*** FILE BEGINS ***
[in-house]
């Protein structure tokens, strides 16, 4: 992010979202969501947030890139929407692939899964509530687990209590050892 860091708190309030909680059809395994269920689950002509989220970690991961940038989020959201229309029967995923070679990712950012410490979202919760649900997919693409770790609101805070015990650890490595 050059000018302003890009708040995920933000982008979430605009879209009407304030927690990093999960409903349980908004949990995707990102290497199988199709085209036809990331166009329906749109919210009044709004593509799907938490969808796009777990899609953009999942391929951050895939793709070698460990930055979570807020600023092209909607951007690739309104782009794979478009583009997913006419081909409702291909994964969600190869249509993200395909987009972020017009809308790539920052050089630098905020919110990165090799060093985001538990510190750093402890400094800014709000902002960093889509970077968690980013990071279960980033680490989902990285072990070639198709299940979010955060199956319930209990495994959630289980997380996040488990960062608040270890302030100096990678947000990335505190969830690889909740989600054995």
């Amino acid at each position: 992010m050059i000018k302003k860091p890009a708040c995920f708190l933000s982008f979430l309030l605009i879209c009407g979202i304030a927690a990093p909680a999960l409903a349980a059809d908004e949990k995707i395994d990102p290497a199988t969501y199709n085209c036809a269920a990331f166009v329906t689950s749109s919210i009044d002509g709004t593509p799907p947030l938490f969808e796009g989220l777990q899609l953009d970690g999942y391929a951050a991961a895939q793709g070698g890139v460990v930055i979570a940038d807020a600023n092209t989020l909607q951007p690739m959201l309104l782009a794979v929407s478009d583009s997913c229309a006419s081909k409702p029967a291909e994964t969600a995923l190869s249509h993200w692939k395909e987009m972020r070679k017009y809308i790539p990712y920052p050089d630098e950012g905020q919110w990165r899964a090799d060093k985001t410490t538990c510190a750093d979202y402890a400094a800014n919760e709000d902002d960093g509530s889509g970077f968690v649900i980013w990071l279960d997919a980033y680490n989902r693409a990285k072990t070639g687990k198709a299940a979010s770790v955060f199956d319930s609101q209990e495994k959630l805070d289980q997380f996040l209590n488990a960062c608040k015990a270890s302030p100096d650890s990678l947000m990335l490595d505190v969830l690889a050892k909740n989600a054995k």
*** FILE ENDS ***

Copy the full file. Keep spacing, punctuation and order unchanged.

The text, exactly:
[in-house]
């Protein structure tokens, strides 16, 4: 992010979202969501947030890139929407692939899964509530687990209590050892 860091708190309030909680059809395994269920689950002509989220970690991961940038989020959201229309029967995923070679990712950012410490979202919760649900997919693409770790609101805070015990650890490595 050059000018302003890009708040995920933000982008979430605009879209009407304030927690990093999960409903349980908004949990995707990102290497199988199709085209036809990331166009329906749109919210009044709004593509799907938490969808796009777990899609953009999942391929951050895939793709070698460990930055979570807020600023092209909607951007690739309104782009794979478009583009997913006419081909409702291909994964969600190869249509993200395909987009972020017009809308790539920052050089630098905020919110990165090799060093985001538990510190750093402890400094800014709000902002960093889509970077968690980013990071279960980033680490989902990285072990070639198709299940979010955060199956319930209990495994959630289980997380996040488990960062608040270890302030100096990678947000990335505190969830690889909740989600054995």
């Amino acid at each position: 992010m050059i000018k302003k860091p890009a708040c995920f708190l933000s982008f979430l309030l605009i879209c009407g979202i304030a927690a990093p909680a999960l409903a349980a059809d908004e949990k995707i395994d990102p290497a199988t969501y199709n085209c036809a269920a990331f166009v329906t689950s749109s919210i009044d002509g709004t593509p799907p947030l938490f969808e796009g989220l777990q899609l953009d970690g999942y391929a951050a991961a895939q793709g070698g890139v460990v930055i979570a940038d807020a600023n092209t989020l909607q951007p690739m959201l309104l782009a794979v929407s478009d583009s997913c229309a006419s081909k409702p029967a291909e994964t969600a995923l190869s249509h993200w692939k395909e987009m972020r070679k017009y809308i790539p990712y920052p050089d630098e950012g905020q919110w990165r899964a090799d060093k985001t410490t538990c510190a750093d979202y402890a400094a800014n919760e709000d902002d960093g509530s889509g970077f968690v649900i980013w990071l279960d997919a980033y680490n989902r693409a990285k072990t070639g687990k198709a299940a979010s770790v955060f199956d319930s609101q209990e495994k959630l805070d289980q997380f996040l209590n488990a960062c608040k015990a270890s302030p100096d650890s990678l947000m990335l490595d505190v969830l690889a050892k909740n989600a054995k």